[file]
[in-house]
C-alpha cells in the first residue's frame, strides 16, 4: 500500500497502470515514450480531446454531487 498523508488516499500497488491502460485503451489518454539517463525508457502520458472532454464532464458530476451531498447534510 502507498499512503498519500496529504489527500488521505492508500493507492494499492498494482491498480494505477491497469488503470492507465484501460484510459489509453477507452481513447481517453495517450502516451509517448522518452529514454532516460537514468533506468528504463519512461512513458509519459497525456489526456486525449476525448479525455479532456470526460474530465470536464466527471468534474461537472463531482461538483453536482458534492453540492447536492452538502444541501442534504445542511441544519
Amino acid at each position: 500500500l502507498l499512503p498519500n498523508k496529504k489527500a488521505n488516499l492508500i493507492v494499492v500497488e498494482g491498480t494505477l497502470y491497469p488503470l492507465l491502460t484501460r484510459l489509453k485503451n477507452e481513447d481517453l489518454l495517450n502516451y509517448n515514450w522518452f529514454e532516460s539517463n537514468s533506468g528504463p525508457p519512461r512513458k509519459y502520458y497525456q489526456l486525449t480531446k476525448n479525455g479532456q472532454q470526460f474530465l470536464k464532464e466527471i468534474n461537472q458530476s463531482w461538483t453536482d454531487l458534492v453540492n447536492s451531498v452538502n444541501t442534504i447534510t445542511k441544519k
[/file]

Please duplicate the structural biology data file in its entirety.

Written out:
[in-house]
C-alpha cells in the first residue's frame, strides 16, 4: 500500500497502470515514450480531446454531487 498523508488516499500497488491502460485503451489518454539517463525508457502520458472532454464532464458530476451531498447534510 502507498499512503498519500496529504489527500488521505492508500493507492494499492498494482491498480494505477491497469488503470492507465484501460484510459489509453477507452481513447481517453495517450502516451509517448522518452529514454532516460537514468533506468528504463519512461512513458509519459497525456489526456486525449476525448479525455479532456470526460474530465470536464466527471468534474461537472463531482461538483453536482458534492453540492447536492452538502444541501442534504445542511441544519
Amino acid at each position: 500500500l502507498l499512503p498519500n498523508k496529504k489527500a488521505n488516499l492508500i493507492v494499492v500497488e498494482g491498480t494505477l497502470y491497469p488503470l492507465l491502460t484501460r484510459l489509453k485503451n477507452e481513447d481517453l489518454l495517450n502516451y509517448n515514450w522518452f529514454e532516460s539517463n537514468s533506468g528504463p525508457p519512461r512513458k509519459y502520458y497525456q489526456l486525449t480531446k476525448n479525455g479532456q472532454q470526460f474530465l470536464k464532464e466527471i468534474n461537472q458530476s463531482w461538483t453536482d454531487l458534492v453540492n447536492s451531498v452538502n444541501t442534504i447534510t445542511k441544519k